Thanks to Edward Tipshus for telling us of this American hero.
Full Name: JOSEPH EUGENE MUIR
Date of Birth: 5/22/1928
Date of Casualty: 9/11/1965
Home of Record: MEADOW BRIDGE, WEST VIRGINIA
Branch of Service: MARINE CORPS
Casualty Country: SOUTH VIETNAM
Casualty Province: QUANG NAM
The President of the United States of America takes pride in presenting the Navy Cross (Posthumously) to Lieutenant Colonel Joseph Eugene Muir (MCSN: 0-49816), United States Marine Corps, for extraordinary heroism as Commanding Officer, Third Battalion, Third Marines, THIRD Marine Division (Reinforced), Fleet Marine Force, during Operation STARLITE in Quang Ngai Province, South Vietnam, from 18 to 24 August 1965.
With utter disregard for his own safety, Colonel Muir fearlessly exposed himself to intense enemy fire while leading his battalion in assault against insurgent communist (Viet Cong) forces. Though fully cognizant of the danger, he repeatedly positioned himself in the midst of the violent action. Upon encountering strong enemy resistance, he joined the assault companies in front line positions to personally direct their advance, and succeeded in conquering two of the more strongly defended hostile areas, resulting in 215 confirmed enemy dead.
Despite an almost complete lack of sleep for three days, his tireless application of professional principles provided a major contribution to the success of the Operation. Colonel Muir's valiant conduct, inspiring leadership, and courageous fighting spirit reflected great credit upon himself and the Marine Corps and upheld the highest traditions of the United States Naval Service.
General Orders: Authority: Navy Department Board of Decorations and Medals
Action Date: August 18 – 24, 1965
Service: Marine Corps
Rank: Lieutenant Colonel
Company: Commanding Officer
Battalion: 3d Battalion
Regiment: 3d Marines
Division: 3d Marine Division (Rein.) FMF
Cadet Son, 18, Of Hero Aims To Be Marine
WASHINGTON, Oct. 5 (AP). – The Army trains its future officers at West Point but Cadet Joseph E. Muir, 2d, doesn't expect to be one. He wants to join the Marines and go to Vietnam -just as his father did.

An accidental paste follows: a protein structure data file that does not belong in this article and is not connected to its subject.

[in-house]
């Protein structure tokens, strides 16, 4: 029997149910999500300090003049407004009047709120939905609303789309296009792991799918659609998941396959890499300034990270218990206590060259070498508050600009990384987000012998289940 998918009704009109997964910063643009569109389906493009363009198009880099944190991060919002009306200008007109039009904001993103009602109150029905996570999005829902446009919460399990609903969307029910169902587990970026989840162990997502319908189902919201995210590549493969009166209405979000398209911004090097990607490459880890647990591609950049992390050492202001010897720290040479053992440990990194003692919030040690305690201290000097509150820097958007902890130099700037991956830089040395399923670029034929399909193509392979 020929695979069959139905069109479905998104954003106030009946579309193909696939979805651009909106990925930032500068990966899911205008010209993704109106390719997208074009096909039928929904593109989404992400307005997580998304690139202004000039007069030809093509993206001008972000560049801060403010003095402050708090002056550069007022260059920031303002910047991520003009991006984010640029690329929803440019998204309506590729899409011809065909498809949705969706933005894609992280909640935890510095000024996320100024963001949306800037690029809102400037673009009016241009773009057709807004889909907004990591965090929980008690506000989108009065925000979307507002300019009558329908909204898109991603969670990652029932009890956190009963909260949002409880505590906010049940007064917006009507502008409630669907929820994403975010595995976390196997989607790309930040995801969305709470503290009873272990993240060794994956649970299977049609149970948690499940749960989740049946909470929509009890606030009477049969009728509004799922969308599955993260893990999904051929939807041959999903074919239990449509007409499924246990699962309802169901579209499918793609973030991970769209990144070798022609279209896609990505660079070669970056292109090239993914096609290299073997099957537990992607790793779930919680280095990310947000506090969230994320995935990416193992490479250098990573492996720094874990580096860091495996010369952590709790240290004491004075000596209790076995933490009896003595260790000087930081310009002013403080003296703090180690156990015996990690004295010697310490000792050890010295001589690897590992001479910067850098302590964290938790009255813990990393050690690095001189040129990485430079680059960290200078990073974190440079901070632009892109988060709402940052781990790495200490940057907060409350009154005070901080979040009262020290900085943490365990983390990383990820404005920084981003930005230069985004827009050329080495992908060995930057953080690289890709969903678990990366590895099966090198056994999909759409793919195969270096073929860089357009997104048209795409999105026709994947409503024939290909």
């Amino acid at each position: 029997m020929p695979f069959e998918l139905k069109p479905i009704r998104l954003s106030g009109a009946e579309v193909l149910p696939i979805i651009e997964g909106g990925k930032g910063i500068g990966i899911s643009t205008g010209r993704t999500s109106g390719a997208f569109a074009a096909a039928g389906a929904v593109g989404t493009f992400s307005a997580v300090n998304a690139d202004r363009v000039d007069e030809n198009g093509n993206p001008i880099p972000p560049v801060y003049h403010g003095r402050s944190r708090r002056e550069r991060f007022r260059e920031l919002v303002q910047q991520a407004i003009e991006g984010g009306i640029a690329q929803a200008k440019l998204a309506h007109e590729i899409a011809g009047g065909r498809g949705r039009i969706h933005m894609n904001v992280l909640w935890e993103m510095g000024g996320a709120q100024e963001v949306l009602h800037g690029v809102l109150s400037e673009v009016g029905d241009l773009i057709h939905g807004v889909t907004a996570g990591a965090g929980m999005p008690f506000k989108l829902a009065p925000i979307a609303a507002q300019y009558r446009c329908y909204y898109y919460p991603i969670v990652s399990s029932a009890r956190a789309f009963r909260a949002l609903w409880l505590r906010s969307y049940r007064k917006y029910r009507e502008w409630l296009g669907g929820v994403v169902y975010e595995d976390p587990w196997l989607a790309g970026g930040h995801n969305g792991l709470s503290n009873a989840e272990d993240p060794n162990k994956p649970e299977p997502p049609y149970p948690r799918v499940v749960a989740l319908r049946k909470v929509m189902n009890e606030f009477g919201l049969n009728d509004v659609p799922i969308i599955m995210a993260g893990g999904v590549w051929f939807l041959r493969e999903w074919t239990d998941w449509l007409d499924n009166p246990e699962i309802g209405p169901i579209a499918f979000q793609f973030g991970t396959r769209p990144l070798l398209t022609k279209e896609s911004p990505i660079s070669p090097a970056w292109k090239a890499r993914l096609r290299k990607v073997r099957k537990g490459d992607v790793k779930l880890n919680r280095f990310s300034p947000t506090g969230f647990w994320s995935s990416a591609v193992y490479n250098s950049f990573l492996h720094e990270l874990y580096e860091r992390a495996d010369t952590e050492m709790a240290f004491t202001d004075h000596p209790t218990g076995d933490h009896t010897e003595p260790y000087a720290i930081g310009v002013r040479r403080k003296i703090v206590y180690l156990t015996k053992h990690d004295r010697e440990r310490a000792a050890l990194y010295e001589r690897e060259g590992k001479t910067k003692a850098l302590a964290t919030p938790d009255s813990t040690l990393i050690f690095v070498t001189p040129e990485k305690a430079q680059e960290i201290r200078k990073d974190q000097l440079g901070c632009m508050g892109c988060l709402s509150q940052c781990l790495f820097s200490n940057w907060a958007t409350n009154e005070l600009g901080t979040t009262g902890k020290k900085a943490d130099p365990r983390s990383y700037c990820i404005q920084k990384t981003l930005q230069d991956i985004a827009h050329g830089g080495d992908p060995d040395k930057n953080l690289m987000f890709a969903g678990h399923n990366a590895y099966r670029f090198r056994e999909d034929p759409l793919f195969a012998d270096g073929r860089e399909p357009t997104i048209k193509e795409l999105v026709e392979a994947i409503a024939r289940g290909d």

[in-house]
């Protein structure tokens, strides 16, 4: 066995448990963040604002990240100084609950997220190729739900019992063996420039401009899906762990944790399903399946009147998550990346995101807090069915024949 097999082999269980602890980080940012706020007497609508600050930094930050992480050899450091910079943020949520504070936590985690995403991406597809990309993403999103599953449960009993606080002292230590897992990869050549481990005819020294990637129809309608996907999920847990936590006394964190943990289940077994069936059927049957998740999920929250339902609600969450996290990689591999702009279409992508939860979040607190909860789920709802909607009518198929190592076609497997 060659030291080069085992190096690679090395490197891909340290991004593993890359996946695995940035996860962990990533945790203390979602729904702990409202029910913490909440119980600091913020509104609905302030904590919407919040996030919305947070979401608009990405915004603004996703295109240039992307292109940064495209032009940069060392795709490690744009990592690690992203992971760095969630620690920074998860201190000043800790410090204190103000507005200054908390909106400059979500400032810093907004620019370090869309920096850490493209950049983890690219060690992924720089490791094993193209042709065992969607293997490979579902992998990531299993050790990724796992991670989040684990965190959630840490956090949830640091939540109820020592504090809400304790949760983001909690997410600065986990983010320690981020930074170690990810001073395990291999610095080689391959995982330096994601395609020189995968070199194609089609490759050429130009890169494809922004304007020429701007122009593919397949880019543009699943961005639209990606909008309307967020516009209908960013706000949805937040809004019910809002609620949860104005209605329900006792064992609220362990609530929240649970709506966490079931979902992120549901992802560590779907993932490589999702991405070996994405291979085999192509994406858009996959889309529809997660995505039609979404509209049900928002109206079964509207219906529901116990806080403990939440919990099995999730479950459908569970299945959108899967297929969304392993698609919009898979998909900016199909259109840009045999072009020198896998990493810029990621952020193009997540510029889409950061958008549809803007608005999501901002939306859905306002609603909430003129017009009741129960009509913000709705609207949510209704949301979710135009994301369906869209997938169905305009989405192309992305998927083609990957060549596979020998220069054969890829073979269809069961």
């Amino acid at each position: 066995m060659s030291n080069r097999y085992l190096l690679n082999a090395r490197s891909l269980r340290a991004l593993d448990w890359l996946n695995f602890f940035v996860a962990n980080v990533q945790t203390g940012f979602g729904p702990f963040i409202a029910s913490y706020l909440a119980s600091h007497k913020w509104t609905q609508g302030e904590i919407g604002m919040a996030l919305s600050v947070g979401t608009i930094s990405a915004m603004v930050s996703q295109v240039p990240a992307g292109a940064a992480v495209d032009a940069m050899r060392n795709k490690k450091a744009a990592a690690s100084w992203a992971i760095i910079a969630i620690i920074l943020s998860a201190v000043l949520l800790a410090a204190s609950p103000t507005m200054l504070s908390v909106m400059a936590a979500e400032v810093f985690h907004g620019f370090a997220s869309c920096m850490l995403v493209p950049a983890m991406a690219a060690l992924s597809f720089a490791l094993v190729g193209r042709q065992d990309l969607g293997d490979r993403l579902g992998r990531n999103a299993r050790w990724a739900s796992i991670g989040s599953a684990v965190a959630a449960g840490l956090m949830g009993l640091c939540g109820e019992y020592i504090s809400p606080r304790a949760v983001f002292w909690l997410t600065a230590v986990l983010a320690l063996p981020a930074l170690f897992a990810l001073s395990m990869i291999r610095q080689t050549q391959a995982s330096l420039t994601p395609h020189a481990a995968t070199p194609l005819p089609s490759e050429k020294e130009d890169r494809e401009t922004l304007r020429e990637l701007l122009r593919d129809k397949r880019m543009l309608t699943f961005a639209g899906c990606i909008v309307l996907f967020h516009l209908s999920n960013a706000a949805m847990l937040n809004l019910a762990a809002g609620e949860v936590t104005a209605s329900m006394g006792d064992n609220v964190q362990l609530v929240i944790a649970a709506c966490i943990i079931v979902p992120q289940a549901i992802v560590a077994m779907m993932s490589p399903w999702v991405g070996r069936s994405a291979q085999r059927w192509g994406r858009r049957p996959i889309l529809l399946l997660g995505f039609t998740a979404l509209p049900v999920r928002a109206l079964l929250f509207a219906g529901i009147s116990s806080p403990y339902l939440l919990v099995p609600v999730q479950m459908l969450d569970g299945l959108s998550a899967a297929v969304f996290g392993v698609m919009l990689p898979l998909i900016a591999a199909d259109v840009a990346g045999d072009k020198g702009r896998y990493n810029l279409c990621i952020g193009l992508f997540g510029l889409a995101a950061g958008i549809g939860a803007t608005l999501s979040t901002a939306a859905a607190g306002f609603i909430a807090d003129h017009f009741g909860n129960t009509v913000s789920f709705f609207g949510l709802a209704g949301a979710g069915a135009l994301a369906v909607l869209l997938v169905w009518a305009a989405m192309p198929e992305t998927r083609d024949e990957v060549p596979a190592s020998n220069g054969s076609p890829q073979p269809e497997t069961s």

The youth's father, Lieutenant Colonel Joseph E. Muir, known as “Mr. Vietnam” to some of his fellow officers, posthumously was awarded a cluster of medals Wednesday for his role in a rout of two Vietcong regiments in a fierce August, 1965, battle near Da Nang.
Colonel Muir's 18-year-old son stood at attention as Marine Commandant General Wallace M. Greene Jr., presented the Navy Cross, Bronze Star and Legion of Merit to his mother and the widow of the hero, Mrs. Mildred L. Muir. The Navy Cross is the Nation's second highest honor.
Later the young cadet, blinking back tears, said he is planning “to go into the Corps” upon graduation from West Point.
Despite his father's death, he said, “I still want to be a soldier or a Marine. I'm still convinced it is the best profession there is.”
As for service in Vietnam, “I want to go,” he said. “I'm very, very, very proud of my father.”
The senior Muir was killed September 11, 1965, when he stepped on a land mine while near the front during a shirmish. At the time, the 37-year-old Colonel was
leader of the 3d Battalion of the 3d Marine Division. He is the only Marine Battalion commander to die in Vietnam thus far.
Colonel Muir won his medals for his role in directing the success of Operation Starlight, the 1965 battle that marked one of the first times U.S. forces entrapped and forced Vietcong regiments to stand up and take a beating.
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Michael Robert Patterson was born in Arlington and is the son of a former officer of the US Army. So it was no wonder that sooner or later his interests drew him to American history and especially to American military history. Many of his articles can be found on renowned portals like the New York Times, Washingtonpost or Wikipedia.
Reviewed by: Michael Howard